Former Government Minister Chris Huhne and ex-wife sentenced


Last month, former Government Minister Chris Huhne pleaded guilty to perverting the course of justice; his wife was convicted of the same offence after two trials. This afternoon, they were sentenced.

Many a politician including government ministers and higher have fallen from grace in spectacular fashion. Some have had their hands in the till; some, like President Richard Nixon, have been implicated in spy scandals. Some have even ended up with blood on their hands, but few have lost their posts, their reputations, their good names and their freedom over something as trivial and spectacularly insignificant as driving a few miles per hour above the speed limit.

Of course, that is not the whole story, it was what he did next, and after that, that brought Mr Huhne down: persuading his wife to take the rap, then trading her in for a younger model. And of course his now ex-wife, was so intent in spiting his face that she willingly cut off her own nose taking her story to not one but two national newspapers and roping in her friend Constance Briscoe into the bargain, trashing her chance of becoming the first black woman in Britain to be appointed a High Court judge.

The court listing for the sentencing hearing of Chris Huhne and his ex-wife. The reporting restrictions were probably because he pleaded guilty while she did not.

Huhne changed his plea to guilty at the last minute; she, on the other hand, elected to take her chance with a not guilty plea on the grounds of marital duress. That may have worked for a none too bright housewife tied down by her apron strings, but not for a chief economist, a visiting professor, and a woman who describes herself as a fiery Greek at that.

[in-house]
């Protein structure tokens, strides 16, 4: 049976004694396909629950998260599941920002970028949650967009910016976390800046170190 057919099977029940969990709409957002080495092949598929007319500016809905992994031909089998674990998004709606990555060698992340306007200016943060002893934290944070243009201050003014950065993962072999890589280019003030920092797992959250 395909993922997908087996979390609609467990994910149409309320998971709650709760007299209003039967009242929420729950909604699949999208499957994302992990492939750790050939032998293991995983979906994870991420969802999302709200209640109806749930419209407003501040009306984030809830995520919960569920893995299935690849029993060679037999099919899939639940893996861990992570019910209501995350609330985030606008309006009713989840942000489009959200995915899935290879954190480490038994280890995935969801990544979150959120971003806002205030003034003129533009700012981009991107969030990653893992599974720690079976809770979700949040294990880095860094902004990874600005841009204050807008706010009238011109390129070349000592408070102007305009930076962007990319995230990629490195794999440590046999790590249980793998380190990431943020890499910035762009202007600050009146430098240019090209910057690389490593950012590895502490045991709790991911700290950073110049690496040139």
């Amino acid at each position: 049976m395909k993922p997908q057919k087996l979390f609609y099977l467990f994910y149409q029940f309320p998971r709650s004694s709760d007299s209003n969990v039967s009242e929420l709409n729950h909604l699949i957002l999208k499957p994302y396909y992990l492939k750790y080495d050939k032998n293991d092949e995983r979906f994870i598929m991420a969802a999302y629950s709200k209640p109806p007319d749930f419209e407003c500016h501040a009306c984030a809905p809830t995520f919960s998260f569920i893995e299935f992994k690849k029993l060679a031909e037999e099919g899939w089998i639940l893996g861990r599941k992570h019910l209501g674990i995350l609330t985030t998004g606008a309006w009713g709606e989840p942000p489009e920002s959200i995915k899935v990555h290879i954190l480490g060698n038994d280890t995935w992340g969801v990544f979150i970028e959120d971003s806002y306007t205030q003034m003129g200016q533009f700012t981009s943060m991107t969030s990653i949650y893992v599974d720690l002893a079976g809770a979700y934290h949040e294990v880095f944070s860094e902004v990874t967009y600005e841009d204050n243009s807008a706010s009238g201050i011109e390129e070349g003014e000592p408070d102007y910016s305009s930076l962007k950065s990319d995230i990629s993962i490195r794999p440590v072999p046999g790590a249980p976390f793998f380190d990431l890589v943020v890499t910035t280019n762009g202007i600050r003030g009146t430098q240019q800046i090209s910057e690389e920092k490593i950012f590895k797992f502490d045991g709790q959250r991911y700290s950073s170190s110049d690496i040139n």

With few exceptions, cameras are not allowed in English courtrooms, although the BBC ran a live stream at the sentencing for which there was something of a media frenzy.

Huhne was the first to be sentenced, receiving eight months. A few minutes later, the former Mrs Huhne received the same. Huhne’s elderly father was among those watching the proceedings. In mitigation for him it was said he had worked tirelessly for his constituents and was a real man of the people – at least that was the verdict of a letter that was read out on his behalf from someone in Edinburgh. Unfortunately, it is not that verdict that counts.

Julian Knowles QC urged that his client Vicky Pryce be given a suspended sentence, but of course that was never on the menu.

The two sat apart and staring straight ahead as Mr Justice Sweeney addressed the former couple and partners-in-crime.

Pryce he said had “sought to manipulate and control the press so as to achieve your dual objective” of bringing down her ex-husband without implicating herself, a clearly impossible feat. Huhne had tried to lie his way out of trouble time and time again while the jury had the sense to see through her (the second jury anyway). In addition to the sentence, there will also be a costs hearing for Huhne, who is likely to be penalised severely for attempting to wriggle out of the case and thereby adding to the time and cost of the whole package.

They will be out for the warm weather as things stand, but for Chris Huhne, this will be a time for him to take stock and reflect. Although prison is not a joyride, the real punishment for him something far worse, as he, the judge and indeed everyone else who has followed this half-Greek tragedy understands too well.

[The above op-ed was first published March 11, 2013.]

Back To Digital Journal Index